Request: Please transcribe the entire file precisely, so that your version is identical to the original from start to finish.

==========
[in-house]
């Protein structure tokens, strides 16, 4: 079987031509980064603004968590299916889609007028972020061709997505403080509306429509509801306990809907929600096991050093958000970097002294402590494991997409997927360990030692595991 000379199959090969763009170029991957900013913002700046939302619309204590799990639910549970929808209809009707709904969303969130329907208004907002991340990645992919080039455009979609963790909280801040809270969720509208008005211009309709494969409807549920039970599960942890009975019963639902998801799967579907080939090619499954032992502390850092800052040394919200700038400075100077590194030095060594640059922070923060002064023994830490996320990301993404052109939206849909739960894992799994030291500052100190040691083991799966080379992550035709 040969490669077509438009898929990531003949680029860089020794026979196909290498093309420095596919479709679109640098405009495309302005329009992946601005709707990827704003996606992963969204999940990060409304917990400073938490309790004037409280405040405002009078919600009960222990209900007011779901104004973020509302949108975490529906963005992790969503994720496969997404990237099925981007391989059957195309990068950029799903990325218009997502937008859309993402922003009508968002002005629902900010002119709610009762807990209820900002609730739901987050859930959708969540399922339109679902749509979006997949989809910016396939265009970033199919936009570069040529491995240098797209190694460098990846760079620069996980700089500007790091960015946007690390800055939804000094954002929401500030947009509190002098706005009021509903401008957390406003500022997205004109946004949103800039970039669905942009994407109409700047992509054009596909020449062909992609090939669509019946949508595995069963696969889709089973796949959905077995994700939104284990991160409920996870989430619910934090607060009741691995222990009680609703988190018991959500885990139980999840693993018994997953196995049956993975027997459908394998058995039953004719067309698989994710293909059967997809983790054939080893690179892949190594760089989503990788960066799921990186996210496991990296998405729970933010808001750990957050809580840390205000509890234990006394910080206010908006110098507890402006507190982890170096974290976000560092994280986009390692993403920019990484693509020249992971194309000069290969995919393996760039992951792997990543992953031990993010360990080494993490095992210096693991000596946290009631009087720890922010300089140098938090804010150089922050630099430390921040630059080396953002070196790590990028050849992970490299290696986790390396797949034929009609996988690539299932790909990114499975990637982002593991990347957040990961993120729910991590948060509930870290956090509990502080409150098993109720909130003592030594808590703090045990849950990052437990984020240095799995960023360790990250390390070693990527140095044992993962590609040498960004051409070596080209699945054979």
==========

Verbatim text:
[in-house]
């Protein structure tokens, strides 16, 4: 079987031509980064603004968590299916889609007028972020061709997505403080509306429509509801306990809907929600096991050093958000970097002294402590494991997409997927360990030692595991 000379199959090969763009170029991957900013913002700046939302619309204590799990639910549970929808209809009707709904969303969130329907208004907002991340990645992919080039455009979609963790909280801040809270969720509208008005211009309709494969409807549920039970599960942890009975019963639902998801799967579907080939090619499954032992502390850092800052040394919200700038400075100077590194030095060594640059922070923060002064023994830490996320990301993404052109939206849909739960894992799994030291500052100190040691083991799966080379992550035709 040969490669077509438009898929990531003949680029860089020794026979196909290498093309420095596919479709679109640098405009495309302005329009992946601005709707990827704003996606992963969204999940990060409304917990400073938490309790004037409280405040405002009078919600009960222990209900007011779901104004973020509302949108975490529906963005992790969503994720496969997404990237099925981007391989059957195309990068950029799903990325218009997502937008859309993402922003009508968002002005629902900010002119709610009762807990209820900002609730739901987050859930959708969540399922339109679902749509979006997949989809910016396939265009970033199919936009570069040529491995240098797209190694460098990846760079620069996980700089500007790091960015946007690390800055939804000094954002929401500030947009509190002098706005009021509903401008957390406003500022997205004109946004949103800039970039669905942009994407109409700047992509054009596909020449062909992609090939669509019946949508595995069963696969889709089973796949959905077995994700939104284990991160409920996870989430619910934090607060009741691995222990009680609703988190018991959500885990139980999840693993018994997953196995049956993975027997459908394998058995039953004719067309698989994710293909059967997809983790054939080893690179892949190594760089989503990788960066799921990186996210496991990296998405729970933010808001750990957050809580840390205000509890234990006394910080206010908006110098507890402006507190982890170096974290976000560092994280986009390692993403920019990484693509020249992971194309000069290969995919393996760039992951792997990543992953031990993010360990080494993490095992210096693991000596946290009631009087720890922010300089140098938090804010150089922050630099430390921040630059080396953002070196790590990028050849992970490299290696986790390396797949034929009609996988690539299932790909990114499975990637982002593991990347957040990961993120729910991590948060509930870290956090509990502080409150098993109720909130003592030594808590703090045990849950990052437990984020240095799995960023360790990250390390070693990527140095044992993962590609040498960004051409070596080209699945054979």